DTP With Free Software?

In case anyone is wondering how to produce documents with

  • complex structure,
  • multiple pages and
  • professional quality

using free software, the answer is of course: with LaTeX. Consider the alternatives: Office (Libre, Open, the KDE stuff) are a nuisance when it comes to properly customized sectioning, and for larger documents or 100% precise positioning they turn into an outright PITA. Scribus is too limited to really overcome the Office competition. Inkscape addresses a different problem.

I know of no free software tool that is even in the same league with LaTeX when it comes to positioning, flow, typesetting and embedding content with transformations of all kind, and its management of sections, subsections and internal references  is second to none. Licensing? Freely available. Solution packages? Abundant. Supply of tutorials and howtos? Near limitless.

I openly admit that I use LaTeX on MS Windows. The MiKTeX distribution is exhaustive, and together with the Texmaker GUI authoring tool one gets a very nice environment (see links below).

Texmaker in action.

If you like techy stuff and are in a position where you want to do authoring and layout of documents yourself, my advice is: Get your „LaTeX Companion“ (4th Edition, 2004, Addison-Wesley) today and forget about „What you see is what you get“ – think „What you get is what you want“.  🙂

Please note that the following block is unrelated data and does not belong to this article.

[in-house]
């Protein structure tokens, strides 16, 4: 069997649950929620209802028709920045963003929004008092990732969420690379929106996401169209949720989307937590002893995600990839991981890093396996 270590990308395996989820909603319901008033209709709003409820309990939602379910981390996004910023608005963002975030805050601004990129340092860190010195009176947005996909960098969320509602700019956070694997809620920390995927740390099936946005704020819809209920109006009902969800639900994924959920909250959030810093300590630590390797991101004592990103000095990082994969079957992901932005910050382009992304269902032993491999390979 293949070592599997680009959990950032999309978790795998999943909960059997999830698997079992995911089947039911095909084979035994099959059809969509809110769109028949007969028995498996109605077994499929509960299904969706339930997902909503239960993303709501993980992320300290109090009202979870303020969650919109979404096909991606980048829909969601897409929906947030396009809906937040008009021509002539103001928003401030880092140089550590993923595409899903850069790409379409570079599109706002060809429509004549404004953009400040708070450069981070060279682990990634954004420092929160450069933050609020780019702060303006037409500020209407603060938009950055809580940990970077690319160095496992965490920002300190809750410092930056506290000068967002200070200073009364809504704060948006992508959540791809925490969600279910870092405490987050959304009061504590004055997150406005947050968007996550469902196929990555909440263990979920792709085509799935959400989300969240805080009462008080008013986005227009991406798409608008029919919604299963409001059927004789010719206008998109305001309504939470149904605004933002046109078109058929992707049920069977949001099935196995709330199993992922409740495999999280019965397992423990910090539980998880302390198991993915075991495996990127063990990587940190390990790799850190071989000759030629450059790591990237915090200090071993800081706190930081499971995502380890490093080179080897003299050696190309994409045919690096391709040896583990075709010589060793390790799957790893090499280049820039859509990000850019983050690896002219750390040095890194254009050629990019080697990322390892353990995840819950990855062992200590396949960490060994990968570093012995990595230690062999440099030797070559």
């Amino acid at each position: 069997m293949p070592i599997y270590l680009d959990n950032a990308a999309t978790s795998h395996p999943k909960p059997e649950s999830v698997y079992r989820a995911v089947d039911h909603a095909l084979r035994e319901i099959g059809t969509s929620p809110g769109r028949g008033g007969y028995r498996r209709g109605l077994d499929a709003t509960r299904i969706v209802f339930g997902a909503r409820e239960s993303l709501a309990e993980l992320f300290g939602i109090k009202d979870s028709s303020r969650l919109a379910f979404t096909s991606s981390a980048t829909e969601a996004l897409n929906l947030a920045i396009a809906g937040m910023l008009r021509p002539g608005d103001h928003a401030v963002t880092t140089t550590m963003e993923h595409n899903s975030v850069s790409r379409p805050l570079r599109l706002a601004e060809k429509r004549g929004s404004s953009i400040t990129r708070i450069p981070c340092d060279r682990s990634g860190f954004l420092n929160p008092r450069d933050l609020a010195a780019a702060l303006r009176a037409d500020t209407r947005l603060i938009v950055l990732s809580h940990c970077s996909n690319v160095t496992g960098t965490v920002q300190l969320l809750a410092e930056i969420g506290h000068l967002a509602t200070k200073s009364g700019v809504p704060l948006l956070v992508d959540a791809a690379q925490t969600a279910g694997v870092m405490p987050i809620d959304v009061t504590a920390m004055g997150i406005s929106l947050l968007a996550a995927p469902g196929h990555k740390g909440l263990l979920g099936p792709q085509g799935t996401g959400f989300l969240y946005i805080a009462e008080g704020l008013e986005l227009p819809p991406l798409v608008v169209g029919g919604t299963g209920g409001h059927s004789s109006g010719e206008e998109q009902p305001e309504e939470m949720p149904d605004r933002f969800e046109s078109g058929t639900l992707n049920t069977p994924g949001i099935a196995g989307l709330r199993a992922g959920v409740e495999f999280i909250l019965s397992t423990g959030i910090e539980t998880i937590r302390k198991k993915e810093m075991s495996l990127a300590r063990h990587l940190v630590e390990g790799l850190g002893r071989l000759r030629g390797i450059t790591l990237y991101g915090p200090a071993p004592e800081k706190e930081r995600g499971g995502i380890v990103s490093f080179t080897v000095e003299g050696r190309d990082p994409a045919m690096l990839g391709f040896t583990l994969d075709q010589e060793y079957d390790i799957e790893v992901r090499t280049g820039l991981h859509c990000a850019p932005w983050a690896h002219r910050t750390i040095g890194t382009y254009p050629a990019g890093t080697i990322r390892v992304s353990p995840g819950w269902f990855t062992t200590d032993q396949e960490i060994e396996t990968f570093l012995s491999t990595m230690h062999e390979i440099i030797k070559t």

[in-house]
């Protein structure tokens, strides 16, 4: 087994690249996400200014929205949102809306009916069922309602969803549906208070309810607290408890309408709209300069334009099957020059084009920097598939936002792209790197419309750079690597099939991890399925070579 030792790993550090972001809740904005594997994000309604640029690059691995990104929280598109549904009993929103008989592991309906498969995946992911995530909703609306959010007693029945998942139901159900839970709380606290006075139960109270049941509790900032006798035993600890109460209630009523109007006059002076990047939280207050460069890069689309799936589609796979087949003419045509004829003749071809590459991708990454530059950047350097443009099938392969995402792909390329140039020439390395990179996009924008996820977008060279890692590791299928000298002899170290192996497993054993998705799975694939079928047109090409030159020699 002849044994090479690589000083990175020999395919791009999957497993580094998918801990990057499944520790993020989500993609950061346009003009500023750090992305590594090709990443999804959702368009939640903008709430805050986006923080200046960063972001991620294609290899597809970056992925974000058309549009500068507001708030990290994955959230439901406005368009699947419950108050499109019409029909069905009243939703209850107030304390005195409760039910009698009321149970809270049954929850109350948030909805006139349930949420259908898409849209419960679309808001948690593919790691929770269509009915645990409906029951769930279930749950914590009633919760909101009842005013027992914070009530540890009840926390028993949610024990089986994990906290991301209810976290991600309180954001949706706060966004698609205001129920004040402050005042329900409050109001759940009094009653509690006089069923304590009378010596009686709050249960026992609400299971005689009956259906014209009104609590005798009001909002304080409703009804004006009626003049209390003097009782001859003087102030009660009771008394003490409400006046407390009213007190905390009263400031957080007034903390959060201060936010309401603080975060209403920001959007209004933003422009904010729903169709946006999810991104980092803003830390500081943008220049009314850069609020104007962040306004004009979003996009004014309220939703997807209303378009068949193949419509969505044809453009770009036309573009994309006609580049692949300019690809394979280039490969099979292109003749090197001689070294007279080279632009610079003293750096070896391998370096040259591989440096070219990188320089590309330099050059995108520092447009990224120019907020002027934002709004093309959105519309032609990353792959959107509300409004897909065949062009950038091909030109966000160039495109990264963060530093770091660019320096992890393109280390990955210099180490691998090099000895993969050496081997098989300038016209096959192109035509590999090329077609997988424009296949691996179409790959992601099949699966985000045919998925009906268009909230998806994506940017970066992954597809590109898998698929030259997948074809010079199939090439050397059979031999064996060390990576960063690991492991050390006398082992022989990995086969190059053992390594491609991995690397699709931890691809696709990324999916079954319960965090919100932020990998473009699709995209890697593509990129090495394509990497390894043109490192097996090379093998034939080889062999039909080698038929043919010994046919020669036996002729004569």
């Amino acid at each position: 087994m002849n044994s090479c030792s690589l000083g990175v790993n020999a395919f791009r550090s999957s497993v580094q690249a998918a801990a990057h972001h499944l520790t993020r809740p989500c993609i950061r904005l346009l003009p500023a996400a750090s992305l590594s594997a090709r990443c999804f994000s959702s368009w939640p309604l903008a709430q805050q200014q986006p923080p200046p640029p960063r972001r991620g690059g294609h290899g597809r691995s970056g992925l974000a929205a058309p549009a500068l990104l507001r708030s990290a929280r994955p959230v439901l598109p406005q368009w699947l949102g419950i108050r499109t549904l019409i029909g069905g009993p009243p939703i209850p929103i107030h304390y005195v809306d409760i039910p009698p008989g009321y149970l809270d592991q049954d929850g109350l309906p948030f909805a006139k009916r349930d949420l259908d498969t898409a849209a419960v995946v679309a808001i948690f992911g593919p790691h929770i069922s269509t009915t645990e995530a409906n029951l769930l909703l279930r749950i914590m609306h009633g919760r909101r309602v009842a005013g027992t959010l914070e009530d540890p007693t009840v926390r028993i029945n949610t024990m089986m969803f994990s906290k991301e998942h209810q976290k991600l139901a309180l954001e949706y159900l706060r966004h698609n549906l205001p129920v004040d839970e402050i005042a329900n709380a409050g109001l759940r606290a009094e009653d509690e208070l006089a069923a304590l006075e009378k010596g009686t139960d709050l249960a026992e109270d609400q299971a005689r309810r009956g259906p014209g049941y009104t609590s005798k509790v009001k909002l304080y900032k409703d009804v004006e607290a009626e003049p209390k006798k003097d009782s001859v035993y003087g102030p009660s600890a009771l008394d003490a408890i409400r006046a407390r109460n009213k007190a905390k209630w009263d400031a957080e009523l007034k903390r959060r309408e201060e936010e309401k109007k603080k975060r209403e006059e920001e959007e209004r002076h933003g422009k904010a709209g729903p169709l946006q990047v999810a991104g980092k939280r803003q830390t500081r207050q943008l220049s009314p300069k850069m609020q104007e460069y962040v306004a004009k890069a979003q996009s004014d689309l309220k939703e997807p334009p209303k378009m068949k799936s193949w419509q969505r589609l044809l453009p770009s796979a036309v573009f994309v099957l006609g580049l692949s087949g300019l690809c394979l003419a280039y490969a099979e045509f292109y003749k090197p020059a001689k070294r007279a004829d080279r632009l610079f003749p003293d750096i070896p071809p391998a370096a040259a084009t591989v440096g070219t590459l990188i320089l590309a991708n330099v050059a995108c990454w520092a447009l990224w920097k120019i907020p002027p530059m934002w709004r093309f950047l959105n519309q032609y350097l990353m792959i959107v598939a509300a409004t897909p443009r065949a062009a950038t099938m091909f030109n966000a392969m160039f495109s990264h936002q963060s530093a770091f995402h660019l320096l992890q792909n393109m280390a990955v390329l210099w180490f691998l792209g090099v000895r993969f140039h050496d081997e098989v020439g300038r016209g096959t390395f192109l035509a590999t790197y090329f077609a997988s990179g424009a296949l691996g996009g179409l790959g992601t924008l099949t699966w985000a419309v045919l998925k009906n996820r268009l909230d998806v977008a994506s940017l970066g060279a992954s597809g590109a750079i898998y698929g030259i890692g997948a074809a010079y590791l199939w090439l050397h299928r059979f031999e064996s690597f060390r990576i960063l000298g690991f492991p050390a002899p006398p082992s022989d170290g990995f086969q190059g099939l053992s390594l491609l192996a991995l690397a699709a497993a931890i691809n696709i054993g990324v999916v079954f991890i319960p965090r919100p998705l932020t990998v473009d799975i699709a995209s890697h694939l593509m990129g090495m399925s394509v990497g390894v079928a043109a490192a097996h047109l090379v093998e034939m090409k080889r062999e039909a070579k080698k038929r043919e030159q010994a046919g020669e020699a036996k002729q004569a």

Recently I have made a new handout flyer for my services using LaTeX, The Gimp and a bunch of small freeware tools. I currently have three versions of it:

  • A public version (web.pdf as it is linked on my website’s start page),
  • a negotiation version (which includes a CV) and
  • an outdated version that I used previously.

It is great to be able to bunch together the common parts of all these documents into a shared input file (basically, the first two pages are always the same, as is the definition of the footer and most of the preamble).

Another option is to put the stuff into a sourcecode management system and restore every version of every edition of the document as I used it before on specific incidents.

Links to software i recommend for Windows Desktop users:

  • MiKTeX Download Page
    Note: Install the „Basic“ system, and if you later need a package that is not included with that, use the package manager miktex\bin\mpm.exe to get it.
    If the installer asks you if it should extend the PATH envvar, say yes. This way, Texmaker (see below) will work out of the box, because it finds the TeX executables.
  • Texmaker Download Page
    Install this after you have installed MiKTeX.